The dock is held in place by 4 pipes that are dropped down to the lake bottom through sleeves. The pipes are not driven in. The pipes have no plates at the bottom and therefore burry themselves slightly in the sand or muck by their own weight. There are no troublesome chains or cables that get in the way or have to be adjusted.

When you want to move the dock, you simply stand on the dock and pull the pipes out.

The method of anchoring the dock with the 4 pipes works well if your water is not more than about 10 feet deep. In deeper water you would probably need stiffer (larger) pipe. If your water is not more than about 5 feet deep you might consider using galvanized fence posts. They are thin walled tubing and come in 7 foot length. They have the same outer diameter as inch and a half water pipe. These fence posts are much lighter and hence much easier to pull out. Here we now use fence posts nearly exclusively. They are also much cheaper.

If your lake freezes over, be sure to pull your pipes out in the fall, otherwise they will bend when the ice shifts. The dock itself must be parked in an area of the lake where the ice cannot push it against the shore and crush it. See here what can happen if you don't. Such a protected area is usually a sheltered bay or the side of the lake where the prevailing winds do not blow against the shore. Or there might be a convenient point of land that can offer protection in its lee. Otherwise your dock will be destroyed. If you have such a sheltered place, just tie a rope to one of the tie down rings and fasten it on shore.

If there is no protected place available, you will have to take the dock out of the water before freeze-up. But this applies to all types of docks, floating or solid. Fortunately this dock is easy to move. The best way to tow the dock is with a rope from the bow of the boat with the motor in reverse. Pass the other end of the tow rope through one of the corner brackets.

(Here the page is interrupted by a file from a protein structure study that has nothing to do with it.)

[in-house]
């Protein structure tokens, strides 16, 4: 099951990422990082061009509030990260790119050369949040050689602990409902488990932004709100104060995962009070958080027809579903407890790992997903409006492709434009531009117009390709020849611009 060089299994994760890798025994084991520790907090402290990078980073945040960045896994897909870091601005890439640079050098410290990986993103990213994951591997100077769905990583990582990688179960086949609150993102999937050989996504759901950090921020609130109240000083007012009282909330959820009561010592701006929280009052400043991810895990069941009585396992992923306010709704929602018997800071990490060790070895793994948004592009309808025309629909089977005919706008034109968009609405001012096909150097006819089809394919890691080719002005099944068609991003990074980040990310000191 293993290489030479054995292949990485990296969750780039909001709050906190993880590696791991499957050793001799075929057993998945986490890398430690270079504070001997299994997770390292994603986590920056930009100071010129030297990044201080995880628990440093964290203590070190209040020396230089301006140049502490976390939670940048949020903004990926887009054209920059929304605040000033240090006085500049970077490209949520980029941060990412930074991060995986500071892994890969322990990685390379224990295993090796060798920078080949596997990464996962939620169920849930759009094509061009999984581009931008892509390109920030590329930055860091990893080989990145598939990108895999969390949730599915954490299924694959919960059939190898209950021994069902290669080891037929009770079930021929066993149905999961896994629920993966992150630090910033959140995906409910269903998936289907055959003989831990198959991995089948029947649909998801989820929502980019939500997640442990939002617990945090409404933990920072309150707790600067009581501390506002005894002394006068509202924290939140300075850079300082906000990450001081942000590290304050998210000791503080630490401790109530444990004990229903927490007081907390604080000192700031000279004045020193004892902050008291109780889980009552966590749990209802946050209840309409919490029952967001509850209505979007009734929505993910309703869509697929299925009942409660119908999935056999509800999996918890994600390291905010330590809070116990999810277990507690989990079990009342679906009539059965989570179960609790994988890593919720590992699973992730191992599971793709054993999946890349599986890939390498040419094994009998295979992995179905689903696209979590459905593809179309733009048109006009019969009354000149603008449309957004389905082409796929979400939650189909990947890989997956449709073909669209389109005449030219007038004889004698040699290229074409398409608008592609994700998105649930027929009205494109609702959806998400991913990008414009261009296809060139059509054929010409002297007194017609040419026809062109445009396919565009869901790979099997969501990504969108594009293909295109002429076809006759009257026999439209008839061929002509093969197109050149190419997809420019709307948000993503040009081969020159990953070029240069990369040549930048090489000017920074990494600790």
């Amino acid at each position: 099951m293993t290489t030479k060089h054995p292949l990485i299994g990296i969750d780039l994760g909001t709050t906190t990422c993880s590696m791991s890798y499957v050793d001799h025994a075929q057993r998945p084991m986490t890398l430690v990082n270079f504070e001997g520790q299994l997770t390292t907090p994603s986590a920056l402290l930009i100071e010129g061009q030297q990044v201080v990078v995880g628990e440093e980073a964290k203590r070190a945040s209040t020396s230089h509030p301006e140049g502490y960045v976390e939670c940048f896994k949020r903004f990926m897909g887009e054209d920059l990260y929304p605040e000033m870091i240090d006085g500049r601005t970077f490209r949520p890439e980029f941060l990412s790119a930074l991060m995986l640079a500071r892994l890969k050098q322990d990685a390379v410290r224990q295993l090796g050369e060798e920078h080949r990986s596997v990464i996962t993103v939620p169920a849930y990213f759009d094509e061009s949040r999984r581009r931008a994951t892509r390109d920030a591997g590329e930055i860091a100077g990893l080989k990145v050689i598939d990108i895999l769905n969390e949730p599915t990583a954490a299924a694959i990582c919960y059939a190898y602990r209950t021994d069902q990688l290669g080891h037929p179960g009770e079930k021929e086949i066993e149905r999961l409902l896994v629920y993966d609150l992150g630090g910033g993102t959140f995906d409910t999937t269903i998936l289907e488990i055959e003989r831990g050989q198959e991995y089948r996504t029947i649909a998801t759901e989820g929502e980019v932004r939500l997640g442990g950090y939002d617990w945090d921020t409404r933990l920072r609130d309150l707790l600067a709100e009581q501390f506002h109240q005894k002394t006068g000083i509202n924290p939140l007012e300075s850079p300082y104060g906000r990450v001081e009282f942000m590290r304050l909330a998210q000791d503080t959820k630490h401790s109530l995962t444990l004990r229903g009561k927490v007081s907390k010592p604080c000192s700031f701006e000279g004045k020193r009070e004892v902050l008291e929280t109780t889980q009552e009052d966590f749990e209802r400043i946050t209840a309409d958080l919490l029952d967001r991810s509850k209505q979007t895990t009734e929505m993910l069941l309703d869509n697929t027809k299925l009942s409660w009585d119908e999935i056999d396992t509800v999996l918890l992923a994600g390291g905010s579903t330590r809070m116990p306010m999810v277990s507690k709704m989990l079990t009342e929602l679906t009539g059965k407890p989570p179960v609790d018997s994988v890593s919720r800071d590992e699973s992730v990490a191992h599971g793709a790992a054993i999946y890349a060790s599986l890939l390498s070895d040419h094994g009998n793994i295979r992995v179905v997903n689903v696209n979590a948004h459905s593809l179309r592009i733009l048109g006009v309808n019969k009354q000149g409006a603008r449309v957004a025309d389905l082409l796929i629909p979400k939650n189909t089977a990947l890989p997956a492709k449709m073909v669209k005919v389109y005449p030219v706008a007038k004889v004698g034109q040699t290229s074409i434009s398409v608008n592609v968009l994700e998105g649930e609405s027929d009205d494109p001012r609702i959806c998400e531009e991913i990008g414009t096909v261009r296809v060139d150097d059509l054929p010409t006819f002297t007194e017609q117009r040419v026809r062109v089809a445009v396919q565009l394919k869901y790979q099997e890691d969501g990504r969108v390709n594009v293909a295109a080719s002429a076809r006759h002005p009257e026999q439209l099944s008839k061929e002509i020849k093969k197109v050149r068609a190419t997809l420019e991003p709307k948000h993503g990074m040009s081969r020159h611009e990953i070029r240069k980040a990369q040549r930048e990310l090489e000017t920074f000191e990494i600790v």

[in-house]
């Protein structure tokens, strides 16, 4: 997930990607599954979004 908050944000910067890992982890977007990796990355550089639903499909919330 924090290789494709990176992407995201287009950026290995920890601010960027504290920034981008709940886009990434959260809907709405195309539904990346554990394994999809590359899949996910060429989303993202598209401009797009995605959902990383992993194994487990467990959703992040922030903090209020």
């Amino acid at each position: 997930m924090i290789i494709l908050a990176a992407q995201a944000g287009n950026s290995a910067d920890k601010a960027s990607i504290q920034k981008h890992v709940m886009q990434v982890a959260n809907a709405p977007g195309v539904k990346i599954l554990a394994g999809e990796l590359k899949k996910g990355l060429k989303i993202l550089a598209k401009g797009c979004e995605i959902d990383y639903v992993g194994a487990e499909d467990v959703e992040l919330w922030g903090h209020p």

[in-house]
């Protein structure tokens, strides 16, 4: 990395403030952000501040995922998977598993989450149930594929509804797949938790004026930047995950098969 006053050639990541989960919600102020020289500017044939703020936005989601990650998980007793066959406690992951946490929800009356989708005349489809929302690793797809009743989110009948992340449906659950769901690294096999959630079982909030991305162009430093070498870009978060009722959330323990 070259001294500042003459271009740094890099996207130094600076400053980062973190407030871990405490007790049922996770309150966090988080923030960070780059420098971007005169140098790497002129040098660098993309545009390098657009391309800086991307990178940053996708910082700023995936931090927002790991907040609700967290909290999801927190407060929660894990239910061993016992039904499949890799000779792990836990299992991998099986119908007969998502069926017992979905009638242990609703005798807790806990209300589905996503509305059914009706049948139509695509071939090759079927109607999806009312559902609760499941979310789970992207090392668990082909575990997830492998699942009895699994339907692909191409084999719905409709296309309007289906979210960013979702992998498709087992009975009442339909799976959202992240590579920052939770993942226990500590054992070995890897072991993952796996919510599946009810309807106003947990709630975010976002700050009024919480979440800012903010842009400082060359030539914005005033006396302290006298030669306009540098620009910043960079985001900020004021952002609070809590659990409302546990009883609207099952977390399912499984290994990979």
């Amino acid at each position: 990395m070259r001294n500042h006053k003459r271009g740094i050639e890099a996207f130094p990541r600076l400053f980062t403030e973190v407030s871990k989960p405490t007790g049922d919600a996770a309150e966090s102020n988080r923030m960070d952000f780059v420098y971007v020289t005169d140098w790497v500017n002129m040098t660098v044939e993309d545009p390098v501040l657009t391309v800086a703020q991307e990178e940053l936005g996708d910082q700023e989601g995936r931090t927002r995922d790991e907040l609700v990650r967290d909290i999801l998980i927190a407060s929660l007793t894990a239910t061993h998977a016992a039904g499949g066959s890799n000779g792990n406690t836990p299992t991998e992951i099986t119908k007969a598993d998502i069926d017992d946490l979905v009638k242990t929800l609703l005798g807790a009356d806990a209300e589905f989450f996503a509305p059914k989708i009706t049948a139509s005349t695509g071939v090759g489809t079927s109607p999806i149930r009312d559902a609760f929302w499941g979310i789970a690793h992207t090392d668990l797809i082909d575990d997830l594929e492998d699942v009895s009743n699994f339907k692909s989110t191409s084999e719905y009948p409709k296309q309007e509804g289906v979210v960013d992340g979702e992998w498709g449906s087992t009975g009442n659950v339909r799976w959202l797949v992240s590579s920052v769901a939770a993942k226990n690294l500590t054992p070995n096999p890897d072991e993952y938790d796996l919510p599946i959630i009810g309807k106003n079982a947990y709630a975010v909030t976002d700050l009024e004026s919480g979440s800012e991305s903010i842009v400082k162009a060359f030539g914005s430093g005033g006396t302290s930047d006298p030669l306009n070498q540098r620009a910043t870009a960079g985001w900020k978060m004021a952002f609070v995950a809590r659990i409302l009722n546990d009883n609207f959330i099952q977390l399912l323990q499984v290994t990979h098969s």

Here are some docks coming out of hibernation. The picture was taken on April 25, 2003. We get about 30 inches of ice.

Pipe comes in 21 foot lengths here. In our situation, we cut the full lengths either in half to get two long sections, or in three 7-foot pieces.

Pulling the pipes out is usually easy. But if the lake bottom is soft, the pipes will have sunk a little way into the muck, by their own weight. In that case you might not be able to pull them out with your bare hands. We use a modified JackAll jack when a pipe is stuck in the muck. Automotive supply stores usually sell these strong jacks, at least they do in Canada.

Wrap the short piece of chain twice round the pipe where it comes out of the dock. Then start jacking.

Our jack has a piece of chain permanently attached to it, and also a grab-hook for the loose end of the chain. To lighten the jack, we have cut off about half of the upright bar and handle. Note also the safety rope that lets you fish the jack out if you drop it in the water.

The Styrofoam flotation billets are made by Dow Chemical and can be ordered through a building supply store. In case you have trouble locating the right billets, we got ours from our local Home Hardware building supply. Ask for Doug Collins. His number is 705-864-1030.

With 6 billets under it, the dock floats high and is very stable, even when several persons are on it. Without a load, the dock will float in about three inches of water.

If you plan to load and unload a floatplane from a dock like this, it will have to support several people and a lot of baggage. In that case, you will need more than 6 Styrofoam billets to support the greater weight. Our airplane dock has Styrofoam solidly right across without any vacant spaces. That takes 16 billets.

We had a Beaver floatplane tied to one of these docks for several years. The dock never moved, not even with strong winds pushing against the airplane.

If you want to tie a floatplane to one of these docks, you will have to make sure that the pipes don't stick up very high above the dock. Otherwise the horizontal stabilizer will hit. We kept two or three sets of pipe for our airplane dock. As the water went down, we switched to shorter pipes.